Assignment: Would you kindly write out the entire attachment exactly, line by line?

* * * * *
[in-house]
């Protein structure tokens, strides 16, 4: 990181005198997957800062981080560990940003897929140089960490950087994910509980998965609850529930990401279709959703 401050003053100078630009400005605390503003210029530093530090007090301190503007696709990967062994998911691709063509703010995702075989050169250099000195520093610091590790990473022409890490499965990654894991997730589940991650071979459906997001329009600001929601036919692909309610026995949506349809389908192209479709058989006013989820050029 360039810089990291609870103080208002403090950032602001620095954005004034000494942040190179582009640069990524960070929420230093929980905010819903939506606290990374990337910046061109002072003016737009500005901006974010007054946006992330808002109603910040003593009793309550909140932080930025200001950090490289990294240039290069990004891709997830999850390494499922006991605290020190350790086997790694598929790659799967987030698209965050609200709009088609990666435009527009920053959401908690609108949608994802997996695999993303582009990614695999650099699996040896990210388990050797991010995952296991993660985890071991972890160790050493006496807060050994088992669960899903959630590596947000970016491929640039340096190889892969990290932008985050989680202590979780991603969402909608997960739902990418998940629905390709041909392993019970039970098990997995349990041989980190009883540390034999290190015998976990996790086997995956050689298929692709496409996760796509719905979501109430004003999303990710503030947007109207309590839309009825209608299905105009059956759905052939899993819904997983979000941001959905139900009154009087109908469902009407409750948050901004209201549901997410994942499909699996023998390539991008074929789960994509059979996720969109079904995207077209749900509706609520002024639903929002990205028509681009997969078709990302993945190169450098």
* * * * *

[in-house]
């Protein structure tokens, strides 16, 4: 990181005198997957800062981080560990940003897929140089960490950087994910509980998965609850529930990401279709959703 401050003053100078630009400005605390503003210029530093530090007090301190503007696709990967062994998911691709063509703010995702075989050169250099000195520093610091590790990473022409890490499965990654894991997730589940991650071979459906997001329009600001929601036919692909309610026995949506349809389908192209479709058989006013989820050029 360039810089990291609870103080208002403090950032602001620095954005004034000494942040190179582009640069990524960070929420230093929980905010819903939506606290990374990337910046061109002072003016737009500005901006974010007054946006992330808002109603910040003593009793309550909140932080930025200001950090490289990294240039290069990004891709997830999850390494499922006991605290020190350790086997790694598929790659799967987030698209965050609200709009088609990666435009527009920053959401908690609108949608994802997996695999993303582009990614695999650099699996040896990210388990050797991010995952296991993660985890071991972890160790050493006496807060050994088992669960899903959630590596947000970016491929640039340096190889892969990290932008985050989680202590979780991603969402909608997960739902990418998940629905390709041909392993019970039970098990997995349990041989980190009883540390034999290190015998976990996790086997995956050689298929692709496409996760796509719905979501109430004003999303990710503030947007109207309590839309009825209608299905105009059956759905052939899993819904997983979000941001959905139900009154009087109908469902009407409750948050901004209201549901997410994942499909699996023998390539991008074929789960994509059979996720969109079904995207077209749900509706609520002024639903929002990205028509681009997969078709990302993945190169450098």